The obvious (although not literal) reading of the song is that Gonzo is not talking about any past he remembers, or even really a future he’s waiting for, but about the love and newfound family he’s discovered with his friends now all around him: the Muppets to whom he’s singing the song. Again, as a child, this is what I was taught without having to be told, and for the most part, it’s what I believed.

The second, more critical take on “I’m Going To Go Back There Someday” is that it is a profound confession of abandonment and loneliness in Gonzo’s formative years. It is the absence of anything like the heartsoaring love he is stumbling to find words to describe, and his very early and extremely keen awareness of that absence, even before he knew there was hope of anything different. It is less about loss (you have to have something before you can lose it, technically) than lack.

And while you could say that Gonzo is realizing now that he’s found what he’s long been looking for, the fact that he still puts it in the future tense suggests that he’s still feeling something lacking, either in his companions or in himself. He still feels incomplete, blown apart, alone and lonely, en route to something he does not have and has never had, does not know and has never known — something that he can only describe or define by its absence. A negative theology.

You could take this a step further and say that what “I’m Going To Go Back There Someday” is really about is the fact that such a place does not exist, has never existed, and if it waits for anyone, it does not wait for the singer. Gonzo — Tim Carmody — is so irreducibly damaged by what has happened to him, so thoroughly alone, that he can only think of love and belonging as a return to a paradise he’s never known and will never in his lifetime see.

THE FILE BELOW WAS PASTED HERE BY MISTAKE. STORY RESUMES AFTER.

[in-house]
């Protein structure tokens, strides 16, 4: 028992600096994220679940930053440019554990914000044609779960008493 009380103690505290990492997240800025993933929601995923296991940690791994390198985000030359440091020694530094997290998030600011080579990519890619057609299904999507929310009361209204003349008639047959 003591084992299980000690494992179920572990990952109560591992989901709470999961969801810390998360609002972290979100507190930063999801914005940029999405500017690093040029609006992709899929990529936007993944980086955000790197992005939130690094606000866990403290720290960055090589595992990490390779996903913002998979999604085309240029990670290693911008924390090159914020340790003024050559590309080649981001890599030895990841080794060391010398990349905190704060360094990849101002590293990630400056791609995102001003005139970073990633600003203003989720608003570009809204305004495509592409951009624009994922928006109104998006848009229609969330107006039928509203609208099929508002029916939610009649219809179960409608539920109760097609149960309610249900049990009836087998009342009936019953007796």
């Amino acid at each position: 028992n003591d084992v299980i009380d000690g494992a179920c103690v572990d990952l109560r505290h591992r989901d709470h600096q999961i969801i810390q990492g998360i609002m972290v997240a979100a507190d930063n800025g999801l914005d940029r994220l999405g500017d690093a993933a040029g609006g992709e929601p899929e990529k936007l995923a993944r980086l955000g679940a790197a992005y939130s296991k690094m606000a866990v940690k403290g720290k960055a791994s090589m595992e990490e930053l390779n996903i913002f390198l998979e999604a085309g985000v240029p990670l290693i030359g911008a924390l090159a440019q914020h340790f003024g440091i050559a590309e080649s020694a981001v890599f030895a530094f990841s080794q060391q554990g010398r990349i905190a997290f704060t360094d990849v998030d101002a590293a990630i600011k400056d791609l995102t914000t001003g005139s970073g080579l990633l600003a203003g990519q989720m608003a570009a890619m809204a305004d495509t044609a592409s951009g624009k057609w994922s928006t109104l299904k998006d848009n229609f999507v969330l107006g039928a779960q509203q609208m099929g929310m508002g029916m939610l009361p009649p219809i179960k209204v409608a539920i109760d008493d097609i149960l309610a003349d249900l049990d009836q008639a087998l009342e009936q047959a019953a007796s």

The trouble with all of this is that sometimes the impossible happens.

Here I’m going to invoke another important text from my childhood, but I won’t take the time to explicate it, because I can talk about baseball (and specifically, this single plate appearance) forever.

It is hard to talk or even to think about miracles, especially if (like me) you have long since relaxed the God hypothesis. The 18th-century empiricist / skeptical philosopher David Hume defined a miracle as “a transgression of a law of nature by a particular volition of the Deity, or by the interposition of some invisible agent.”

Nothing is esteemed a miracle, if it ever happen in the common course of nature. It is no miracle that a man, seemingly in good health, should die on a sudden: because such a kind of death, though more unusual than any other, has yet been frequently observed to happen. But it is a miracle, that a dead man should come to life; because that has never been observed in any age or country.

The trouble for Hume with miracles is the trouble for Hume with all knowledge (including very basic relationships of cause and effect): the evidence to genuinely believe in miracles is always lacking. It falls apart given the tiniest bit of criticism — and yet, people are inclined to believe in miracles anyways.

In fact, people all over the world, at every age and in every walk of life, may be more inclined to believe in something impossible they believe they’ve witnessed themselves, alone or in a small group, than an ordinary event witnessed again and again by millions of people. Aristotle, too, understood, this irony, writing in the Poetics that (translations differ, but here is the gist) “the poet should prefer probable impossibilities to improbable possibilities.” And if you can keep God’s hands off the probable impossible, so much the better.

The world Gonzo prophecies in “I’m Going To Go Back There Someday,” that Kermit imagines in “The Rainbow Connection,” is not supposed to exist. It is an illusion, an impossibility, even if it remains a necessary one. And yet: sometimes, somehow, after you have already set aside your own eligibility for such things, and doubted their real existence for others or their cameos in your own past, you nevertheless, to your own total astonishment, find yourself back there again.

On Saturday, February 6th, I moved back to the city of Philadelphia. I made my nostos, not to the city where I was born (Detroit, which will also always have my heart), but the city I chose when I was 22, and where I spent most of the important years of my life.

I am back. I am home.

You can just visit
But I plan to stay
I’m going to go back there
Someday

Tim and Karen and Beedie

Reply · 3

Rainbow Connection: A Benoit Blanc Mystery

a group of Muppets standing with Benoit Blanc